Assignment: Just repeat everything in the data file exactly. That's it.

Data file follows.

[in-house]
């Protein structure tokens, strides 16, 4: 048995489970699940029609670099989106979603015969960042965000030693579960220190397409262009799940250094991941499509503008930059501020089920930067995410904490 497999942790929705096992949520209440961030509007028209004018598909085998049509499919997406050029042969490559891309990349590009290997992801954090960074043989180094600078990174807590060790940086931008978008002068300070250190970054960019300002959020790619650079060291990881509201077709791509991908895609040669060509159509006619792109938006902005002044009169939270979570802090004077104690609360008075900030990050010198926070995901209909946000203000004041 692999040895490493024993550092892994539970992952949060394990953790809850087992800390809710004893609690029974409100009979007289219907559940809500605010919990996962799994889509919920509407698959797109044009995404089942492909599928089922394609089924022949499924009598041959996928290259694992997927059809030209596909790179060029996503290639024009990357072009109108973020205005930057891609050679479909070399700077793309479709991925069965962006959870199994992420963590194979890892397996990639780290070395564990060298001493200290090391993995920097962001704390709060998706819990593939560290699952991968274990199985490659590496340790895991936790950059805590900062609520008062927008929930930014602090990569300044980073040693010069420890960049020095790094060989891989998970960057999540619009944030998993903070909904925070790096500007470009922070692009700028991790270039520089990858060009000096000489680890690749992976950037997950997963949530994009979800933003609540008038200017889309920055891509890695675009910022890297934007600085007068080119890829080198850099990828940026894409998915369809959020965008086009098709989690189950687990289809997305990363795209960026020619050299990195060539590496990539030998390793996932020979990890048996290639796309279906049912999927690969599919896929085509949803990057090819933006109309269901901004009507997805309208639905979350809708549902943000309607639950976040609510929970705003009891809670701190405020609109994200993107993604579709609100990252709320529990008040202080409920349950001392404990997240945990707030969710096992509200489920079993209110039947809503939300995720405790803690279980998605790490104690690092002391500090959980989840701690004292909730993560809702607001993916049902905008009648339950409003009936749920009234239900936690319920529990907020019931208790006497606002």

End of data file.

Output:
[in-house]
């Protein structure tokens, strides 16, 4: 048995489970699940029609670099989106979603015969960042965000030693579960220190397409262009799940250094991941499509503008930059501020089920930067995410904490 497999942790929705096992949520209440961030509007028209004018598909085998049509499919997406050029042969490559891309990349590009290997992801954090960074043989180094600078990174807590060790940086931008978008002068300070250190970054960019300002959020790619650079060291990881509201077709791509991908895609040669060509159509006619792109938006902005002044009169939270979570802090004077104690609360008075900030990050010198926070995901209909946000203000004041 692999040895490493024993550092892994539970992952949060394990953790809850087992800390809710004893609690029974409100009979007289219907559940809500605010919990996962799994889509919920509407698959797109044009995404089942492909599928089922394609089924022949499924009598041959996928290259694992997927059809030209596909790179060029996503290639024009990357072009109108973020205005930057891609050679479909070399700077793309479709991925069965962006959870199994992420963590194979890892397996990639780290070395564990060298001493200290090391993995920097962001704390709060998706819990593939560290699952991968274990199985490659590496340790895991936790950059805590900062609520008062927008929930930014602090990569300044980073040693010069420890960049020095790094060989891989998970960057999540619009944030998993903070909904925070790096500007470009922070692009700028991790270039520089990858060009000096000489680890690749992976950037997950997963949530994009979800933003609540008038200017889309920055891509890695675009910022890297934007600085007068080119890829080198850099990828940026894409998915369809959020965008086009098709989690189950687990289809997305990363795209960026020619050299990195060539590496990539030998390793996932020979990890048996290639796309279906049912999927690969599919896929085509949803990057090819933006109309269901901004009507997805309208639905979350809708549902943000309607639950976040609510929970705003009891809670701190405020609109994200993107993604579709609100990252709320529990008040202080409920349950001392404990997240945990707030969710096992509200489920079993209110039947809503939300995720405790803690279980998605790490104690690092002391500090959980989840701690004292909730993560809702607001993916049902905008009648339950409003009936749920009234239900936690319920529990907020019931208790006497606002």